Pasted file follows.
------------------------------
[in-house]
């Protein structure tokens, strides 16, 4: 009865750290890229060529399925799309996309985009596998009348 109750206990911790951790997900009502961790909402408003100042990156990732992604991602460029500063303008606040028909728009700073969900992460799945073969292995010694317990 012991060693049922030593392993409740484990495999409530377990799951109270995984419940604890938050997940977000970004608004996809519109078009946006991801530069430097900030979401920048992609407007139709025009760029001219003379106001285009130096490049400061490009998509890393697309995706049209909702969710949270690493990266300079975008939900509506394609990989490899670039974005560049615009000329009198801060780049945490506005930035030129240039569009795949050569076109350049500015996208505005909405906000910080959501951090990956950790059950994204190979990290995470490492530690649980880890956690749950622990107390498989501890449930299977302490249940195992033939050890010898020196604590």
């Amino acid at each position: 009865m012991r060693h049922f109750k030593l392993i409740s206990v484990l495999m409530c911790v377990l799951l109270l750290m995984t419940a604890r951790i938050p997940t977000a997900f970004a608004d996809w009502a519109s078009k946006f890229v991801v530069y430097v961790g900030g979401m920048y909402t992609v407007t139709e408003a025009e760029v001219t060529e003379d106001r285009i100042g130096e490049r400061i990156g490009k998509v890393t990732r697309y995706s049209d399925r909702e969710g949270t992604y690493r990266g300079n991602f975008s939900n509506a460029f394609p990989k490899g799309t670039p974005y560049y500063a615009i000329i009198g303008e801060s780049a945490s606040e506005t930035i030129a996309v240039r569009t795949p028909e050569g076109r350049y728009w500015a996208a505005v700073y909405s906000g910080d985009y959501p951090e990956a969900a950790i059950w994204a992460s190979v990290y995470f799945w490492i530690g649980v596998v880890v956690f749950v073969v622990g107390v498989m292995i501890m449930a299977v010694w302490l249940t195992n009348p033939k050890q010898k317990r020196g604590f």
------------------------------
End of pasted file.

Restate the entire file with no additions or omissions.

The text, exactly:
[in-house]
């Protein structure tokens, strides 16, 4: 009865750290890229060529399925799309996309985009596998009348 109750206990911790951790997900009502961790909402408003100042990156990732992604991602460029500063303008606040028909728009700073969900992460799945073969292995010694317990 012991060693049922030593392993409740484990495999409530377990799951109270995984419940604890938050997940977000970004608004996809519109078009946006991801530069430097900030979401920048992609407007139709025009760029001219003379106001285009130096490049400061490009998509890393697309995706049209909702969710949270690493990266300079975008939900509506394609990989490899670039974005560049615009000329009198801060780049945490506005930035030129240039569009795949050569076109350049500015996208505005909405906000910080959501951090990956950790059950994204190979990290995470490492530690649980880890956690749950622990107390498989501890449930299977302490249940195992033939050890010898020196604590």
């Amino acid at each position: 009865m012991r060693h049922f109750k030593l392993i409740s206990v484990l495999m409530c911790v377990l799951l109270l750290m995984t419940a604890r951790i938050p997940t977000a997900f970004a608004d996809w009502a519109s078009k946006f890229v991801v530069y430097v961790g900030g979401m920048y909402t992609v407007t139709e408003a025009e760029v001219t060529e003379d106001r285009i100042g130096e490049r400061i990156g490009k998509v890393t990732r697309y995706s049209d399925r909702e969710g949270t992604y690493r990266g300079n991602f975008s939900n509506a460029f394609p990989k490899g799309t670039p974005y560049y500063a615009i000329i009198g303008e801060s780049a945490s606040e506005t930035i030129a996309v240039r569009t795949p028909e050569g076109r350049y728009w500015a996208a505005v700073y909405s906000g910080d985009y959501p951090e990956a969900a950790i059950w994204a992460s190979v990290y995470f799945w490492i530690g649980v596998v880890v956690f749950v073969v622990g107390v498989m292995i501890m449930a299977v010694w302490l249940t195992n009348p033939k050890q010898k317990r020196g604590f």